Tuesday, 4 October 2016

Cider-making, October, Rowan Jelly

Its cider-making time again. The Farmer has been very busy over the last week or so processing vast quantities of apples from our own orchards and fruit given to us by friends & neighbours. The process is quite speedy with an apple scratter to crush the fruit which is then put in the press and the resulting golden juice is then put into the fermenting drums to sit in the kitchen for a few days until it has finished bubbling when it is then transferred into kegs to mature. Some of the juice is put into plastic bottles for freeezing as straight apple juice to see us through the winter or brought into the house for drinking straightaway. It is gorgeous. Last year's vintage of cider is proving to be very palatable and is a glorious clear honey-gold in colour. It is an amazing process...what starts out as very cloudy juice which oxidises almost immediately to a dark biscuit-y brown colour and is not all that appetising becomes this beautiful clear golden liquid, a transformation that is entirely natural with no additives or preservatives of any kind, just the naturally occurring yeasts working their magic.

October is already proving to be as busy as the rest of the year. The Sons have been out cutting silage again for neighbours as we are having such good weather at present, dry and still fairly warm in the sunshine but with quite strong winds now and then. A few days ago when we were still having showers of rain there were several amazing sightings of vast wide rainbows casting across the landscape, quite beautiful. The valley has been echoing with the rattle of hedge-trimmers out and about along roadsides and in fields. The hedges need to be c kept in check but I think the Farmer would agree with me that the trimming ought to be left until the winter so that the birds and small mammals can glean what food they can from the hedge-row berries of which there are still quite profusion. It is no longer worth me going out to pick blackberries but there are still lots of small fruits including the rose-hips & hawthorn berries to be had.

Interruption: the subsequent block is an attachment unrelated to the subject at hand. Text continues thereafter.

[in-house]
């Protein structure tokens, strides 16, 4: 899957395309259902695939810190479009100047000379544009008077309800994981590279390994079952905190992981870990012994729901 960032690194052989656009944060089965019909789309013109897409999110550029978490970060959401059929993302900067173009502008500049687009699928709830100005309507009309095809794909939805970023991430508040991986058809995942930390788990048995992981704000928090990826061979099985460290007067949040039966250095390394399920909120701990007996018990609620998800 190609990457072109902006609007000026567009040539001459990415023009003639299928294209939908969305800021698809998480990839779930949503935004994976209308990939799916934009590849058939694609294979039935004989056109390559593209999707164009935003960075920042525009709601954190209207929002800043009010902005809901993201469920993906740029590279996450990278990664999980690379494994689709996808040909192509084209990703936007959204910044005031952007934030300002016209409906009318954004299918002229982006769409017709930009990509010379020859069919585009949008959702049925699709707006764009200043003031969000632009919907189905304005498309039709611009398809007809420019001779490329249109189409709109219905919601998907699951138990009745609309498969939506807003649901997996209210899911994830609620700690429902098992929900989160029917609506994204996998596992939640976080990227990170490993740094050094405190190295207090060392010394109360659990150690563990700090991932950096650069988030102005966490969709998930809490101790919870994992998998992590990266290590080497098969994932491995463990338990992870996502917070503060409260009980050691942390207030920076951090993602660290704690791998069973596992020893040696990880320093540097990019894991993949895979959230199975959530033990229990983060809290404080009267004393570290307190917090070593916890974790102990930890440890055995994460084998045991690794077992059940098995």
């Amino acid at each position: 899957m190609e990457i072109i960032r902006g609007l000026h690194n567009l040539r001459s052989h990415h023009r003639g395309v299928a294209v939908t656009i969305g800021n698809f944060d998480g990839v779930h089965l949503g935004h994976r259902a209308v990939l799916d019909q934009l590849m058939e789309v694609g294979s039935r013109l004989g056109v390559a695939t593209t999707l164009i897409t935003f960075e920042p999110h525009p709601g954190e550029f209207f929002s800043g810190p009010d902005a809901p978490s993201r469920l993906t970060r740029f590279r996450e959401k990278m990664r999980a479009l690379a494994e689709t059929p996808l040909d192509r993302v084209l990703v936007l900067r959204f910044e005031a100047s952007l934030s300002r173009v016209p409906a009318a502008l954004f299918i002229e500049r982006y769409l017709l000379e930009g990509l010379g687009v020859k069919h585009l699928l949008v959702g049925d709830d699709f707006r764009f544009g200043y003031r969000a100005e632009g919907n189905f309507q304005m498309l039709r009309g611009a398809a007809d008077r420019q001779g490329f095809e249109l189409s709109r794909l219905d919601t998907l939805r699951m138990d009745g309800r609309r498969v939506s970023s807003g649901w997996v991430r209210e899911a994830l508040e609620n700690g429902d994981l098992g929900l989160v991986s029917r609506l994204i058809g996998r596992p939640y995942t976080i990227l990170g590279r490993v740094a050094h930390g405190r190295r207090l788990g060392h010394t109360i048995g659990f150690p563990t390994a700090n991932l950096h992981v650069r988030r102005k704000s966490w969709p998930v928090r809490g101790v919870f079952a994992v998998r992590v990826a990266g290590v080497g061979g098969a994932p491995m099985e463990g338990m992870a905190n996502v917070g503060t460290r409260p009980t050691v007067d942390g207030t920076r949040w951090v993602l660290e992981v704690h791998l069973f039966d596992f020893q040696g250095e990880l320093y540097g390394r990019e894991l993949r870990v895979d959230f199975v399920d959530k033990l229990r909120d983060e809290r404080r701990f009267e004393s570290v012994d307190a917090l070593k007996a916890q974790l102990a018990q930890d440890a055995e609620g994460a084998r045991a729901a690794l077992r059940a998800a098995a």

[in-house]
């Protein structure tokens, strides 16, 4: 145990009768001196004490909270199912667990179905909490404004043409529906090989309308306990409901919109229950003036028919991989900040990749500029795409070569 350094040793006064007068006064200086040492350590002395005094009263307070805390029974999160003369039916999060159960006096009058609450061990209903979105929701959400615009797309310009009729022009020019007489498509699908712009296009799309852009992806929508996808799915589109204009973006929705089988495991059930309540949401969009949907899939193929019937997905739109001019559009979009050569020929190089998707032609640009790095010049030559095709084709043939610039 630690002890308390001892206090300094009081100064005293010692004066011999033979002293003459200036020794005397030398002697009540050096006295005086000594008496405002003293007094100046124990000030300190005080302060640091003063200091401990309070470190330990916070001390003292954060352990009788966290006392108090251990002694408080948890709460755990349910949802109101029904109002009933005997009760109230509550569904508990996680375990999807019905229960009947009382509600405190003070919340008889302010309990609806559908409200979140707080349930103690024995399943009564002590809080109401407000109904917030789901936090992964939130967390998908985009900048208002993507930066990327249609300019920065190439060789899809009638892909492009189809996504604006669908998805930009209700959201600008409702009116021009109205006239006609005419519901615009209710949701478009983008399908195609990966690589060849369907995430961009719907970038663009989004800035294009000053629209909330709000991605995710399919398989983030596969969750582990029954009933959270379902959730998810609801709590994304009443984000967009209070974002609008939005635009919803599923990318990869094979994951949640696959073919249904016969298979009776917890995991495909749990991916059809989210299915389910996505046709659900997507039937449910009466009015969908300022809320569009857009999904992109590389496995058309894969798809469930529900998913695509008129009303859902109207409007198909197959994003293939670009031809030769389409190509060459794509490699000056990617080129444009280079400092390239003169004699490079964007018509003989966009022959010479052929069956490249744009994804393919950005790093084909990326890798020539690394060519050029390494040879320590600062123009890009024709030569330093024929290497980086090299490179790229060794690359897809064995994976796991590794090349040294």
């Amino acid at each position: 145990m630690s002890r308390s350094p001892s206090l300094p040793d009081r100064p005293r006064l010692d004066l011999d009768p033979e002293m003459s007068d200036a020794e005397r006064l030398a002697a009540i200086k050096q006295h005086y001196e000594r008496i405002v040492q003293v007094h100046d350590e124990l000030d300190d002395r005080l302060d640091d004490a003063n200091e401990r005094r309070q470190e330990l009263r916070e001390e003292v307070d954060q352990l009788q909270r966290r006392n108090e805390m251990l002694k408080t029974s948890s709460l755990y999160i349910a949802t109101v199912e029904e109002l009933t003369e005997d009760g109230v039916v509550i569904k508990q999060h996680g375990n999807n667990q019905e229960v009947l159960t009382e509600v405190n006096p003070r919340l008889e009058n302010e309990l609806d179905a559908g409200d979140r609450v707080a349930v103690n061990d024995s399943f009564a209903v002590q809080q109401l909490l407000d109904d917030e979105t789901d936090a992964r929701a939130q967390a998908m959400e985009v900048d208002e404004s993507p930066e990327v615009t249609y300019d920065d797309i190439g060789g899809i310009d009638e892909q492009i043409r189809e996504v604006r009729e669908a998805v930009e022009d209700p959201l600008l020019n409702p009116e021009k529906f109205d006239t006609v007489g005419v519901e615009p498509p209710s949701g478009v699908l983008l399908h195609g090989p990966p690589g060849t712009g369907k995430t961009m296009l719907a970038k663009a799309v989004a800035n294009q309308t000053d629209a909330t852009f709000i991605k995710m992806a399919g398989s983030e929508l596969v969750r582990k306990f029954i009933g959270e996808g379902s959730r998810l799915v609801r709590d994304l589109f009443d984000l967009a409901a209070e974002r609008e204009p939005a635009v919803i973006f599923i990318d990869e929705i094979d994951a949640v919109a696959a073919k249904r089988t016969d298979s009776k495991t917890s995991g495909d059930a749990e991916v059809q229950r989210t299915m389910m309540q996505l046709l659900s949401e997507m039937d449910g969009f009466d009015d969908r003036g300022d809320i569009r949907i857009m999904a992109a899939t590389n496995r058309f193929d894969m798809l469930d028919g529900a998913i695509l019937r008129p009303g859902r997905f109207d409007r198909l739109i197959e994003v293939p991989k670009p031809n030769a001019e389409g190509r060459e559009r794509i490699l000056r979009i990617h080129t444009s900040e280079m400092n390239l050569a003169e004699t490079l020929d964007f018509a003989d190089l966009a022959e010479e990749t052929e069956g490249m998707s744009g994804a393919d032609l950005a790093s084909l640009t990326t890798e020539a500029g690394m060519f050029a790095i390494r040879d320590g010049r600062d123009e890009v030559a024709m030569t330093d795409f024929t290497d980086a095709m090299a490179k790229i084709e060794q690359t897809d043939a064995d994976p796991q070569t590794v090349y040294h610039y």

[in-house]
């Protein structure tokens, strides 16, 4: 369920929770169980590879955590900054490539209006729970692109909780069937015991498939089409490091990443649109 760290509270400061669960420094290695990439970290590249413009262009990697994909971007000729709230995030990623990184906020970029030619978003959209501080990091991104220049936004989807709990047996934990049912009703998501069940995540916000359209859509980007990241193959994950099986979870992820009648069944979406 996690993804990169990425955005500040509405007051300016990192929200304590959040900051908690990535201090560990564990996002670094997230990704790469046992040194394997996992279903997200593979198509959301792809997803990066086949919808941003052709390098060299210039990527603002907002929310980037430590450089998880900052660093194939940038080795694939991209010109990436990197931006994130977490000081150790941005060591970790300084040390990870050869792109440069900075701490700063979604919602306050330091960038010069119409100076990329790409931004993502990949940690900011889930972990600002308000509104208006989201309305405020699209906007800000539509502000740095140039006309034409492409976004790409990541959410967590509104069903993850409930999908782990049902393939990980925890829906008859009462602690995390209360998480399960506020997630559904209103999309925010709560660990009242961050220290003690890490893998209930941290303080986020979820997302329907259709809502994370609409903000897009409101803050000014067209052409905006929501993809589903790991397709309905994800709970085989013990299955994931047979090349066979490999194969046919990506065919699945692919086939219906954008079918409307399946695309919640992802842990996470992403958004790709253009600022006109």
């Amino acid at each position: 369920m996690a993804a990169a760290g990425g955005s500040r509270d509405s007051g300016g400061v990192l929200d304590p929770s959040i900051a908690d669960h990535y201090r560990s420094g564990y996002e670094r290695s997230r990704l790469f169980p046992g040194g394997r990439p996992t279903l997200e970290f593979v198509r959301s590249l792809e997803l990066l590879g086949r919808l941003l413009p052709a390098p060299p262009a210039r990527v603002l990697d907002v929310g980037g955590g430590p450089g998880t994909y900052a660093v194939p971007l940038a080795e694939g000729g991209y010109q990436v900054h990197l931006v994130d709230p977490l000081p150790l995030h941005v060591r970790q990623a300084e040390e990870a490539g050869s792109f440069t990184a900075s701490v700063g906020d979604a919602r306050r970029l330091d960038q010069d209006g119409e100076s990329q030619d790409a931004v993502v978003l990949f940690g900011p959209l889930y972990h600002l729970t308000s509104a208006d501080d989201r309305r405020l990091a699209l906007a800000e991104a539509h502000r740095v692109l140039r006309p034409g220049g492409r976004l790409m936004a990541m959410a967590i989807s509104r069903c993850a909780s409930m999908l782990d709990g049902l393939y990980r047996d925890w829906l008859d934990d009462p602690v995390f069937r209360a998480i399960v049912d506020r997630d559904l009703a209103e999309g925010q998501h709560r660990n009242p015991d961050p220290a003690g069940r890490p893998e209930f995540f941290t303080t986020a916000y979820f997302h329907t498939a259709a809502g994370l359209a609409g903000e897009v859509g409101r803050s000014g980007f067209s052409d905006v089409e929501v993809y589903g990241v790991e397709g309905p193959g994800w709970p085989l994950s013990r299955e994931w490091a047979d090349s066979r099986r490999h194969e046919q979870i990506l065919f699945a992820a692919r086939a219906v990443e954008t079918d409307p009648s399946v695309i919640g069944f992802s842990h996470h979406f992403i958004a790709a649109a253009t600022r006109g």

After a particularly windy night a week or so ago I found a goodly quantity of rowan berries had been blown off the high branches of the trees up one of the ancient lanes on the farm, so I gathered them up and made some beautiful rose-pink rowan jelly which is delicious served as an accompaniment to roast meat.

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